Letter Accepting the Resignation of Howard H. Baker, Jr., as Chief of Staff to the President
June 28, 1988
It is with especially deep regret that I accept your resignation as Chief of Staff, effective June 30.
You and I have known each other for many years as public servants, partisan allies, and good friends. You came to the United States Senate the same year I went to the Statehouse in California; and, as I'm sure you would agree, things haven't been the same for either of us since. Our paths often brought us together in those early years and helped determine the future direction of our Party and our country. And let me add: Our Nation has rarely seen a more dedicated and capable leader in its capital than Howard Baker.
Your dedication to public service was renowned during your 18 years in the Senate, but it became even more so when you set aside your personal and political interests to answer my call to service in the Executive branch. For that, I am particularly appreciative. You accepted the position of Chief of Staff and quickly assembled a top-flight team of senior aides to move my agenda forward. A tone of cooperation and conciliation in those difficult early months of 1987 was communicated to the public and to those in the Congress. At the same time, the White House functioned efficiently and effectively in setting out and pursuing my policy goals.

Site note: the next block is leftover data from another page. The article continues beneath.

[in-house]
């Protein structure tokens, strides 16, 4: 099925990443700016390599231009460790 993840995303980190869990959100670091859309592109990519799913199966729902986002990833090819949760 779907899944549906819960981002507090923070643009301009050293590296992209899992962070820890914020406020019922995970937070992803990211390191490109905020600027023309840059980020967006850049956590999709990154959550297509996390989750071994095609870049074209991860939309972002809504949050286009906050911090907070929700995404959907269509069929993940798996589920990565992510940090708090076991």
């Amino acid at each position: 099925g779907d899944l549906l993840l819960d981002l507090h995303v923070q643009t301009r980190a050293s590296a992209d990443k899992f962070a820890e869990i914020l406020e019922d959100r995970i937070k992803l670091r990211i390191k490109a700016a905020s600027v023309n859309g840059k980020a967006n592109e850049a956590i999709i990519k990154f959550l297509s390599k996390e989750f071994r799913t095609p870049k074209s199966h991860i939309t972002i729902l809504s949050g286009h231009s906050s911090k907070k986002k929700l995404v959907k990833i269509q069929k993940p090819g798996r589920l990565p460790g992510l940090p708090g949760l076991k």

I clearly appreciate the challenges you faced. Your tireless efforts on my behalf with your former colleagues to forge a sense of cooperation last October to reach a budget agreement; your counsel on many issues that enabled me to make the best decisions on behalf of all the people; your significant contributions to bring about the first reduction in United States and Soviet nuclear arms; and also your gentle Tennessee wit that can relax a tense moment -- these are attributes that come from the heart and that have made our relationship not a job but a friendship that will last forever.
No one understands better than Nancy and I the personal reasons that lead you to relinquish your responsibilities at this time. That, too, is a tribute to your character and your integrity. With all the years you and I have been associated, this truly is no farewell, but rather a note of enduring and heartfelt thanks for a job well done.
Our best wishes for happiness and good health to you, Joy, and your entire family now and for the future. God bless you.
Note: Mr. Baker's letter of resignation appears on p. 770 of this volume.